Beavers and Ducks

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When we are not tackling junk piles or learning about forest management in Arkansas you might find us among the beavers and ducks.  This kayaking fun was brought too us by the handiwork of a few beavers and about 7 years of their time.  When my husband’s grandfather, Otho, was alive and kicking he loved to wage war on those long-toothed furry creatures, they were encroaching on his precious forest after all!  In the last year of Otho’s life though he came to see the beauty in the beaver’s efforts and happily gave in.

5th generation is all about loving the beavers.

5th generation is all about loving the beavers.

This wetland is a perfect example of what we are working to cultivate in Arkansas, which is conservation.  Forests are amazing filters and do wonderful things for reducing our carbon footprint, as most of us know, but beavers are truly amazing little environmentalists.  Their dams and wetlands help fight drought, create healthier environments for other species and fight climate change.

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Plus it’s getting me really close to that pond moment in “The Notebook”, so yes, I’m totally down with the beavers.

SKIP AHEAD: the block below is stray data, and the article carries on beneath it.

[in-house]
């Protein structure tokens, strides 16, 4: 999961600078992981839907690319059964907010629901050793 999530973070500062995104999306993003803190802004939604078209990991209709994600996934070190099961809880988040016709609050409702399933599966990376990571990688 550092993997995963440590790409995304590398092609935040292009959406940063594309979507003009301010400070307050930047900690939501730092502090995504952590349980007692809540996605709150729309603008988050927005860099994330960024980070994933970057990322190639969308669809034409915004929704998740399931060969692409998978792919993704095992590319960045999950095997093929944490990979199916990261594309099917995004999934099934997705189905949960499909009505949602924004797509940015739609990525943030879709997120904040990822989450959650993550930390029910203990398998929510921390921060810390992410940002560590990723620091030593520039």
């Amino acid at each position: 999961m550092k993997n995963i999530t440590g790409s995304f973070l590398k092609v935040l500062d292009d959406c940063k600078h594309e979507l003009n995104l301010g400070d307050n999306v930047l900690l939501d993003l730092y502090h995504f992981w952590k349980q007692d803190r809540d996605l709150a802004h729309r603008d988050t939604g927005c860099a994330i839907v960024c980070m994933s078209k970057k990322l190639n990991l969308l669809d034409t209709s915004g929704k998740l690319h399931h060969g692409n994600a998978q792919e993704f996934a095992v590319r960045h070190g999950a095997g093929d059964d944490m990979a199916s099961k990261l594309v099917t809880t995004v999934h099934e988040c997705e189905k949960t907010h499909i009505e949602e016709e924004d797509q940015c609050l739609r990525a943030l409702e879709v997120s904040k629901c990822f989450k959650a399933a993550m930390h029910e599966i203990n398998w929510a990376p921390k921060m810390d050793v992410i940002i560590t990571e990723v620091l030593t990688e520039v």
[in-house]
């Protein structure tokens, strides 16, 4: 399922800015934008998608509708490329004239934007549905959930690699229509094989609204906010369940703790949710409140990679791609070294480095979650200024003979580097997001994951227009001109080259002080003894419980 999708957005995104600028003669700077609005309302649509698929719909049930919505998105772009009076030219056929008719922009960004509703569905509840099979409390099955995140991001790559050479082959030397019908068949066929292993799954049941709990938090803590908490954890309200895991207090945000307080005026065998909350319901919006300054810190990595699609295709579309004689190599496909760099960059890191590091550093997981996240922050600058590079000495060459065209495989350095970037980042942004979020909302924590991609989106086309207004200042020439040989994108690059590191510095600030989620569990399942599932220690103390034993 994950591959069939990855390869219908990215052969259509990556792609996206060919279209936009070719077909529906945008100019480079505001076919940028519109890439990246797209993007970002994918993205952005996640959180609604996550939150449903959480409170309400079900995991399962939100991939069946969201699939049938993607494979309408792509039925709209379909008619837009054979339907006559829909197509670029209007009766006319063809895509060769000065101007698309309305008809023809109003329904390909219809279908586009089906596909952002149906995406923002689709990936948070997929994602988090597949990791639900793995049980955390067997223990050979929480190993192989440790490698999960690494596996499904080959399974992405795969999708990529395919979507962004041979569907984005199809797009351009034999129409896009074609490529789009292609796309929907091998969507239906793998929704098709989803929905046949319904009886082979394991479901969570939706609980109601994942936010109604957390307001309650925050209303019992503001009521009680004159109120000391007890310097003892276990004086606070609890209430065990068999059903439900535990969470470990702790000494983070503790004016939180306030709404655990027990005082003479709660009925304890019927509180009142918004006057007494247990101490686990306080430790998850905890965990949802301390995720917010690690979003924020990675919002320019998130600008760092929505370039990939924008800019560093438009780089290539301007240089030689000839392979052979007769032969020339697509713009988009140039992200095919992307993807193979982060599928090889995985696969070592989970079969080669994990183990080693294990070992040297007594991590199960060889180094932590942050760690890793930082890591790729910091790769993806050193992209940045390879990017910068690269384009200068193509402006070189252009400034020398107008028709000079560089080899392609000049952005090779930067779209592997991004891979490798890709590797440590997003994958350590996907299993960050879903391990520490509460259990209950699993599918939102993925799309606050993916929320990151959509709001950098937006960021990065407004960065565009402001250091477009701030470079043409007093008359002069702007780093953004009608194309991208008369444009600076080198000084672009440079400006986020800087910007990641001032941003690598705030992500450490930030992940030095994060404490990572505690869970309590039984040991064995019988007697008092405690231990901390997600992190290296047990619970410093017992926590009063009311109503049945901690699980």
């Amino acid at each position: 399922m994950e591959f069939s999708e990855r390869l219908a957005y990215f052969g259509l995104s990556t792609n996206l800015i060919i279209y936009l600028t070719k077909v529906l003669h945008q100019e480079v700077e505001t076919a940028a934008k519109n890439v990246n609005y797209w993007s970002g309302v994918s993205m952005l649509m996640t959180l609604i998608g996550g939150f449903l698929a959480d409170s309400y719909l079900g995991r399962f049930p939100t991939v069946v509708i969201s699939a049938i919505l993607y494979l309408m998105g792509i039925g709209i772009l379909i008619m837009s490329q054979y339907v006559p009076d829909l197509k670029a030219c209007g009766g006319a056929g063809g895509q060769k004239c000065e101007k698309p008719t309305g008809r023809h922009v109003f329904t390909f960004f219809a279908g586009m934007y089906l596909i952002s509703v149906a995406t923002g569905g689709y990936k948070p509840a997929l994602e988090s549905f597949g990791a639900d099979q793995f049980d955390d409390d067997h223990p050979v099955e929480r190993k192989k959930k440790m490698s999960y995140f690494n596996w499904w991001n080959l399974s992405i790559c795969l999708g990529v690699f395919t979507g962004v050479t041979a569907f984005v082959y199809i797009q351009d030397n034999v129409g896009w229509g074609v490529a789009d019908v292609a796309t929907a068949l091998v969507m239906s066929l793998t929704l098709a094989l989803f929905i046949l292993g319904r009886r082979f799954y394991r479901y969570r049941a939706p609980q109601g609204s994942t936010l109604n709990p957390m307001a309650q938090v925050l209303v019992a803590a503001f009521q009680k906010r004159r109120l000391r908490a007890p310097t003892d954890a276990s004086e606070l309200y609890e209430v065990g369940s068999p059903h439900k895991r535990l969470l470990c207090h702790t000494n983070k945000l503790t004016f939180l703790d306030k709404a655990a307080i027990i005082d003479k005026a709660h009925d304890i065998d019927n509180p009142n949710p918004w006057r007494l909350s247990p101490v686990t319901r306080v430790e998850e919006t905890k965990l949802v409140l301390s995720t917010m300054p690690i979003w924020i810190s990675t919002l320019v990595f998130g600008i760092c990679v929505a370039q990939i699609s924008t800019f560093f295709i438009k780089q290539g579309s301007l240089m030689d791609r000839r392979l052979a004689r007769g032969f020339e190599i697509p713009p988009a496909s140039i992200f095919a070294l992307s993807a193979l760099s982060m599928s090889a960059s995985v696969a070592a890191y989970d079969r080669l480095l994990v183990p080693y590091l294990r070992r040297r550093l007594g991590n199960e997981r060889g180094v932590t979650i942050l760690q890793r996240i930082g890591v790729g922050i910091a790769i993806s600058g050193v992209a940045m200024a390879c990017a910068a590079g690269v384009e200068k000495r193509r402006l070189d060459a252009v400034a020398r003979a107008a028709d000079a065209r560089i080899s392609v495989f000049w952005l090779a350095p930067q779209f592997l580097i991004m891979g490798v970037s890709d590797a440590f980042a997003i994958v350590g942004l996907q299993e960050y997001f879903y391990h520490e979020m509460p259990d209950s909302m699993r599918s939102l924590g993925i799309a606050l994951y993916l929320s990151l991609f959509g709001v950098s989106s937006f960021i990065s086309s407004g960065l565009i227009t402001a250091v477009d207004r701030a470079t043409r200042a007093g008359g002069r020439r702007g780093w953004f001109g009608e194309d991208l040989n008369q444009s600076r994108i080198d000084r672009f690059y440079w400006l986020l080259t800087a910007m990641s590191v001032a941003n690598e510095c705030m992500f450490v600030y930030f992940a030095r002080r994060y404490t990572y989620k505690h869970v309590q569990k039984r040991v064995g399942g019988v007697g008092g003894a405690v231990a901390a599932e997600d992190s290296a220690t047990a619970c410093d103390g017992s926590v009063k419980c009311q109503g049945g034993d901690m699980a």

To Grandmother’s house we go

Changing leaves on the tree in the horse paddock.

Changing leaves on the tree in the horse paddock.

Happy kick-off to the holiday season!  I love, love, love this time of year.  We’ve been working like mad weekend warriors in Arkansas and have lots of exciting new developments to share (like why we now have a horse paddock) but for now just a few links to get me back in the writing saddle.

If you are doing some traveling this holiday season here are a few things that have made a HUGE difference in our routine.

  1.  Yeti is a cooler company, we’ve had their hard cooler for a few years and decided to add their cooler bag to our stash this summer, couldn’t be happier!
  2. The only thing that makes Yeti better are Ball mason jars.  No more soggy anything!  They are easy to clean, easy to reach in and grab, they look great and are unbelievably versatile.